One year back, if somebody had said that crude would correct by around 50%, inflation would halve, the current account deficit would be benign, and RBI would cut rates by 125 basis points, one would have been very bullish on market performance. Unfortunately, we are left disappointed, with the NSE 50 Nifty producing negative returns in 2015 even in rupee terms. It is then easy to pan the government for not delivering and relate that to the market weakness; however, in my view, such a scenario needs closer inspection.
In 2012-2013, India received extremely robust inflows of $24bn and $20bn, despite the government’s policy paralysis, persistently high inflation, large twin deficits and a significant deceleration in the economic cycle. However, the contrast is true for 2015, where FII flows slowed to barely $3bn despite India having the best macro fundamentals in last five years. The reason was simply this: In 2012-2013, western countries were struggling and their QE policies were quite supportive of investments in Emerging Markets (EMs) in general. So emerging economies, regardless of fundamentals, saw large capital inflows. But this began to change with the improving economic prospects in US and Europe; and EMs in general were caught on the wrong side of the plunge in commodity prices leading to volatility in EM markets and resulting capital outflows . This market correction which started from August 2015 has unnerved investors.
While global investors are not discriminating at present, in the long run there will definitely be winners and losers of low commodity prices. India will be one of the main beneficiaries as was the case with the current fall in oil prices, resulting in oil savings of 2-2.5% of GDP over the last two years. Apart from this, lower oil prices will also reduce inflation and the fiscal burden providing more elbow room for the RBI Governor and government to stimulate the economy. However, in the short run there could be some negatives as a lower oil price results in petrodollar-stocked state governments liquidating reserves (accumulated when oil prices were high). This in turn impacts flows into India. It also slows global trade and can translate into currency fluctuations. For example, a slowdown in China causes its currency to weaken and because China is India’s largest trading partner the Indian Rupee will have to commensurately fall for India to remain competitive.
From an investment point of view, all these developments will augur well for India from a longer-term perspective. India is a very resilient emerging market economy due to our investment and consumption being locally driven, and the current markets offer an excellent opportunity for long term investors. India’s GDP is expected to double every seven to eight years and given this, we will go from $2 trillion to $4 trillion by 2023 and $5 trillion by 2025 – a big jump. Also, current valuations at 15 times price to earnings ratio is quite reasonable. Historically, we have seen that it is always been a good investment time whenever the market trades below 15 times price to earnings. In my view, buying when FIIs are selling heavily (as is the case currently) has always been rewarding for investors in the long term. In the last 20 years, if investors invested in the stock markets after 6-9 months of heavy FII selling, the returns over the next 18-36 month have been more than 20% per annum. Further, there have been numerous reforms enacted which are not catching headlines at present, but are likely to have long term benefits. For example, there is a clear infrastructure push with focus on roads and railways. A lot of states have signed up for UDAY, which should resolve the long-pending power distribution problem in the country. India’s coal production has surged and imports have decreased, as Coal India has increased production. Also, the coal auctions have been a success. The government’s Jan Dhan Yojana has added 200 million bank accounts and should result in increase in the overall financial pool going forward.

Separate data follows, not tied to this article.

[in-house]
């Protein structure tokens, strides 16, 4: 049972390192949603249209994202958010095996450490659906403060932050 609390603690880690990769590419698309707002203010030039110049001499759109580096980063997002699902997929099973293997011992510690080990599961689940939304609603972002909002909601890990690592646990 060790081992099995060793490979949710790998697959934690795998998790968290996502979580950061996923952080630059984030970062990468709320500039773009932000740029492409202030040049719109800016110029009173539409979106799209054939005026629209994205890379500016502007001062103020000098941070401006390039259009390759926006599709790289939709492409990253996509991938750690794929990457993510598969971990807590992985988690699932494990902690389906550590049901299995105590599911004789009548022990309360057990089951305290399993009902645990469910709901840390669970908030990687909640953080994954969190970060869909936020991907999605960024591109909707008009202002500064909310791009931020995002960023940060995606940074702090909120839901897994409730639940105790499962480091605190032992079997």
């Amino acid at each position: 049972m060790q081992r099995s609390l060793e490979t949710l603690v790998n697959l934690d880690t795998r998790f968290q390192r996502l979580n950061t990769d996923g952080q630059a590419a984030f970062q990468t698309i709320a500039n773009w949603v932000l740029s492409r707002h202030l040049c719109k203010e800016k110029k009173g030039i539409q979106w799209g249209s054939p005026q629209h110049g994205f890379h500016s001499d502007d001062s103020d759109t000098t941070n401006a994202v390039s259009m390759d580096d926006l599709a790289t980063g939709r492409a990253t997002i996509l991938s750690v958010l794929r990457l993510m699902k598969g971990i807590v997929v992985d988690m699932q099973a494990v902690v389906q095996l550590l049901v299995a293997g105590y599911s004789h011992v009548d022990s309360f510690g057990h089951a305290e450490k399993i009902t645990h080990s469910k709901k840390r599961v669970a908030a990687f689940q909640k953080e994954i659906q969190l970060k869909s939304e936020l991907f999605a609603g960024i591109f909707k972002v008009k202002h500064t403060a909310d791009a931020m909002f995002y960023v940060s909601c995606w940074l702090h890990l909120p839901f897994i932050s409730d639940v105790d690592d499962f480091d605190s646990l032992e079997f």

Despite the bullish medium term view for India, it’s hard to think of about investing in tumultuous times. The volatility and the noise today, make most of us lose focus and eventually we don’t see the long term trend. I expect volatility to continue in 2016. Investors should use the volatility to build equity positions smartly with a long term view. Just to borrow a phrase from Warren Buffet – “Be Fearful When Others Are Greedy and Greedy When Others Are Fearful”.
Having said that, it is extremely important that we do not get complacent and instead capitalise on the favorable macro environment. I think, cleaning up of bank balance sheet should be the highest priority for the RBI and the government as it lays the foundation for strong and sustainable growth. While this could be painful in the short term, benefits are high in the long run. Cleansing balance sheets was one of the reasons for a V-shaped recovery in US, post Lehman crisis. Apart from this, the reform process must continue and some of the key reforms such as GST, bankruptcy code, etc. need to be passed to increase investor confidence. Luckily for India, we have some of the best men at the centre. Apart from a reformist government, India also has one of the best central bankers in the world leading the Reserve Bank of India. This should hopefully result in meaningful policy measures being continued.
Overall, given the low inflation, declining interest rates and stable currency along with favorable demographics and strong political setup, the Indian economy is in a sweet spot. As, the dust over global uncertainty settles, India should attract a lot of International investment - both FDI and FII. From a long term perspective, I remain highly positive on the Indian growth story.
Rashesh Shah is Chairman and CEO, Edelweiss Group